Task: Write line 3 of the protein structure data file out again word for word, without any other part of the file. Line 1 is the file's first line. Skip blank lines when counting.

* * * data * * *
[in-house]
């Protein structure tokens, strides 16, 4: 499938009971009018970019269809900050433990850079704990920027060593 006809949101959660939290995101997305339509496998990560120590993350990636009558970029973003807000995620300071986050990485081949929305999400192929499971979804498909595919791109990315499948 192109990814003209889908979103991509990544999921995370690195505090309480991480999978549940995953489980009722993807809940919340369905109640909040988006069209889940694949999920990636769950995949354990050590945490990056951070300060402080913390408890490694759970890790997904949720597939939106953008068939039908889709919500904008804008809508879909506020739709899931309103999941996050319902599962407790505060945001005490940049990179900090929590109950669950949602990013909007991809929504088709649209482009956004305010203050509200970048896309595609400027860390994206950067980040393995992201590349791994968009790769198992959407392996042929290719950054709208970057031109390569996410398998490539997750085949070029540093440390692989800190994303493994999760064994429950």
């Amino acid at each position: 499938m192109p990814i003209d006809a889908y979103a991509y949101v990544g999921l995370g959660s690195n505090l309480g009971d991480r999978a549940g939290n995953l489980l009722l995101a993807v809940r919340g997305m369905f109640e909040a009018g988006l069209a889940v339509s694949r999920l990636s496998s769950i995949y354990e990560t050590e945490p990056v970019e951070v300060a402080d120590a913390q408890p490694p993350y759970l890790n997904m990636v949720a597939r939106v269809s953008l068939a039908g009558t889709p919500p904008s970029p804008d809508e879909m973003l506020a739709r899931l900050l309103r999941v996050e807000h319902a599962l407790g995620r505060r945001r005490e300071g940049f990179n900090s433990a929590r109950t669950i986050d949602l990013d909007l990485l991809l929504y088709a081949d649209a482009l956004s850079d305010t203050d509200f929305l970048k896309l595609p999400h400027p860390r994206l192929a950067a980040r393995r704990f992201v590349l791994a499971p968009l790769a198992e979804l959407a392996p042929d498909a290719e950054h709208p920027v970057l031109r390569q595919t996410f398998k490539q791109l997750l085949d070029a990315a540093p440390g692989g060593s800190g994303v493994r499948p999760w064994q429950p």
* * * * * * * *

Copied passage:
């Amino acid at each position: 499938m192109p990814i003209d006809a889908y979103a991509y949101v990544g999921l995370g959660s690195n505090l309480g009971d991480r999978a549940g939290n995953l489980l009722l995101a993807v809940r919340g997305m369905f109640e909040a009018g988006l069209a889940v339509s694949r999920l990636s496998s769950i995949y354990e990560t050590e945490p990056v970019e951070v300060a402080d120590a913390q408890p490694p993350y759970l890790n997904m990636v949720a597939r939106v269809s953008l068939a039908g009558t889709p919500p904008s970029p804008d809508e879909m973003l506020a739709r899931l900050l309103r999941v996050e807000h319902a599962l407790g995620r505060r945001r005490e300071g940049f990179n900090s433990a929590r109950t669950i986050d949602l990013d909007l990485l991809l929504y088709a081949d649209a482009l956004s850079d305010t203050d509200f929305l970048k896309l595609p999400h400027p860390r994206l192929a950067a980040r393995r704990f992201v590349l791994a499971p968009l790769a198992e979804l959407a392996p042929d498909a290719e950054h709208p920027v970057l031109r390569q595919t996410f398998k490539q791109l997750l085949d070029a990315a540093p440390g692989g060593s800190g994303v493994r499948p999760w064994q429950p």